SOCIAL STUDIES: Millennials may not have the money today, but they’ll have more spending power in the next five years than Baby Boomers have right now, predicted Matt Britton, chief executive officer and founder of Mr. Youth, a New York-based social media company.

Britton, who spoke at the Business Insider media conference Wednesday, said the class of 2015 differs drastically from those who graduated college in 2010. He explained today’s college freshmen came home from high school and saw their parents trying to figure out how they were going to get the next paycheck, which has really humbled them. At the same time, they’ve seen people like Mark Zuckerberg start a billion-dollar company out of a dorm room. Britton said the class of 2010 is much more brand- and status-conscious.

This story first appeared in the December 2, 2011 issue of WWD. Subscribe Today.

He said Gen-Y is in the midst of a sea change when it comes to how content is actually consumed. For example, today’s college students don’t watch live TV, but now they’re all consuming content on their own devices, using YouTube, Hulu and Netflix. “It makes it very challenging for brand marketers to understand how to reach them,” he said. Everything from a cell phone to a gaming device to a tablet makes it very challenging to reach this demographic. Among the ways to reach them are through entertainment, reward them through loyalty programs, create something they need, personalize your brand and recognize them for past patronage, he said.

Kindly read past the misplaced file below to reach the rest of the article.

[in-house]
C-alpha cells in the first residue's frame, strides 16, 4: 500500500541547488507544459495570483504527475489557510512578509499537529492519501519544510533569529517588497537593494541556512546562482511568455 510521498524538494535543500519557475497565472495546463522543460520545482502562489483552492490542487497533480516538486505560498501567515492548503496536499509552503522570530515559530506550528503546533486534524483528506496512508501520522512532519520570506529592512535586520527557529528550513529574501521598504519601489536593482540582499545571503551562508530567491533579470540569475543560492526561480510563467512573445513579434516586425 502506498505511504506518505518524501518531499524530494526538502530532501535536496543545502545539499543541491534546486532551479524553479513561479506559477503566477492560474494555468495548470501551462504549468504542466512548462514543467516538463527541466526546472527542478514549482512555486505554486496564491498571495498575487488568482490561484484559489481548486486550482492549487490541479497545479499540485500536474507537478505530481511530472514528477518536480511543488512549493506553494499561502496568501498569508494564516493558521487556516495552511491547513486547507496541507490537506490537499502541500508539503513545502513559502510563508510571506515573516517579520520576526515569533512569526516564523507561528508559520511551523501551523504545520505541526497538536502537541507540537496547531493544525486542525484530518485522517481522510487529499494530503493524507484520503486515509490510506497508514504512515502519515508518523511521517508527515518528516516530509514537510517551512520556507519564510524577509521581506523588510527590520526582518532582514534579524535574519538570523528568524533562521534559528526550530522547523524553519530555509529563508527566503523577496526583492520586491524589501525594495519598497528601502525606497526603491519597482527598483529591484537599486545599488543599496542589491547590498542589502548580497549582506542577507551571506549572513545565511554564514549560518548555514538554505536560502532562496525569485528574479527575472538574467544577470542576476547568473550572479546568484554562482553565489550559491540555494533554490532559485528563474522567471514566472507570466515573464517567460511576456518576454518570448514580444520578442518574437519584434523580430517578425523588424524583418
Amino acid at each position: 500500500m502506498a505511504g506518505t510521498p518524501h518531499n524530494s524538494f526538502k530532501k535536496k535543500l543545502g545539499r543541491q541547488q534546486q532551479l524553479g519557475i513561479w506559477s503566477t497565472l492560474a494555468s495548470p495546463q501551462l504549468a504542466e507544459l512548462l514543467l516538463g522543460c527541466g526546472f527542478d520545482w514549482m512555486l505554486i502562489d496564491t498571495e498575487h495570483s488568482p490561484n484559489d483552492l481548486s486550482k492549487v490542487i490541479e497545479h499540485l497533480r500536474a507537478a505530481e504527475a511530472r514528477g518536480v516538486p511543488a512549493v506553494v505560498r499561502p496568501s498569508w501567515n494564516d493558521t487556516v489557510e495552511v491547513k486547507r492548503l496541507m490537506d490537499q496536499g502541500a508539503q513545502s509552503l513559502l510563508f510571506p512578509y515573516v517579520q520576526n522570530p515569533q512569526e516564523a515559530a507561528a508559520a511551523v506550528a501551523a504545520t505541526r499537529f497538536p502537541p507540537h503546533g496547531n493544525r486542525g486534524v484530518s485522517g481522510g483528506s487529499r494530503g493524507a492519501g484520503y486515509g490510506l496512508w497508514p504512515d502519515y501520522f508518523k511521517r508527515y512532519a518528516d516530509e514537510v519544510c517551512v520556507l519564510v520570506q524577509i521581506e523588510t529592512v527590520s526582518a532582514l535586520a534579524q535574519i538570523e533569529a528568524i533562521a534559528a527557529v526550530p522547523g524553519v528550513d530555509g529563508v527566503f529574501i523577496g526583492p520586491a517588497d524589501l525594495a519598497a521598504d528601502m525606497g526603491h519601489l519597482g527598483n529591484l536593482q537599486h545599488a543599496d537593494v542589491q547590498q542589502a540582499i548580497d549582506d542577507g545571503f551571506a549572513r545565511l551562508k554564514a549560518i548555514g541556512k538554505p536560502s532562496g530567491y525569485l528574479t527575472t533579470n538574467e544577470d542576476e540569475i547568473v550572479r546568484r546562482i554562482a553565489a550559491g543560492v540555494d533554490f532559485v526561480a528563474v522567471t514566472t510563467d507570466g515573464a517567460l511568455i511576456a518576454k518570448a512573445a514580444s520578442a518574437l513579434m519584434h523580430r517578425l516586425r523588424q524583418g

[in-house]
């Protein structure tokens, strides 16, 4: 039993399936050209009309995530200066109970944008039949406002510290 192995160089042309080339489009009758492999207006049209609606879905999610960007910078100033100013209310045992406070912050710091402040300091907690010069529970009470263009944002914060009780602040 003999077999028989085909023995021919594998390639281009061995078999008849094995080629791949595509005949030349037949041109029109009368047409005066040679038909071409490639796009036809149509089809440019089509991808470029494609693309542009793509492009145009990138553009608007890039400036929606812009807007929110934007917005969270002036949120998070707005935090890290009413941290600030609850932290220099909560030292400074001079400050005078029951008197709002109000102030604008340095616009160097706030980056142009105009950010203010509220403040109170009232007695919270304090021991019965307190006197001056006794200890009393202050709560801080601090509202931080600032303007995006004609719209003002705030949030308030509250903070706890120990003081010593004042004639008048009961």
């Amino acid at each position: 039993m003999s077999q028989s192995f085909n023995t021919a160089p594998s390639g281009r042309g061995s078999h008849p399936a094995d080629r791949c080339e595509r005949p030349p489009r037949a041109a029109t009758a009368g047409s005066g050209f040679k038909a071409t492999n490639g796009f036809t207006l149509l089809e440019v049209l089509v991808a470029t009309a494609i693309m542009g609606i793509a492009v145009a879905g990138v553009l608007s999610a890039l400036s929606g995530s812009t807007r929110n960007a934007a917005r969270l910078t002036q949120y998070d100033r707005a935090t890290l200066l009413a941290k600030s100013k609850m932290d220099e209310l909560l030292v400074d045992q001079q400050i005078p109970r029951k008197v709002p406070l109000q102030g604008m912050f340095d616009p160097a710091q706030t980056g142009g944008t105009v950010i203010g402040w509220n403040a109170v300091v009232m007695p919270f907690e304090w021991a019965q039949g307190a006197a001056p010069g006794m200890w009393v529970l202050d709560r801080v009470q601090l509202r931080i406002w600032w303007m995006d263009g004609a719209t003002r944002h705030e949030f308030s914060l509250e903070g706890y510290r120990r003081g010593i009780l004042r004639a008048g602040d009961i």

A Mr. Youth study called “” explains that Gen-Y’s attention is fragmented across multiple divides. “This means your brand must be completely integrated across platforms and technologies in an effortless and seamless way. With the majority of the class of 2015 using two or more devices while watching TV, traditional media and commercials go almost completely unnoticed,” said the report. The study shows that 80 percent of this age group use two or more devices simultaneously, 59 percent visit Facebook during class and 76 percent spend an hour on Facebook every day.

This generation is more tuned into marketing and branding than any other in history, and has the ability to “sniff-out” false marketing messages, according to the report. “They live transparent lives and expect the same from brands,” said the report. Further, this generation values “how new something is” and is more interested in product performance than status. It also views a company’s brand as a complement to its own.

While previous generations have been reckless with their digital identities, Generation Y is highly conscious of what it is projecting online. “They view every like, friend, tweet, wall post and check-in as a vote for your brand, and a chance to add to their own digital profile and identity,” according to the study.

“They see themselves as broadcasters, letting friends know through social media where to go, and they take these cues from their friends. With over half of all freshmen having amassed 300 or more friends on Facebook, they know they wield mini spheres of influence,” said the study.


Characteristics of the Class of 2015

• 89 percent own a laptop.

• 67 percent access Facebook from their smartphones.

• 40 percent use Pandora.

• 73 percent earn virtual currency.

• 75 percent send more than 20 text messages per day.

• 75 percent upload photos via mobile.

• 58 percent use Twitter all the time.

• 40 percent visit Facebook more than 10 times a day.

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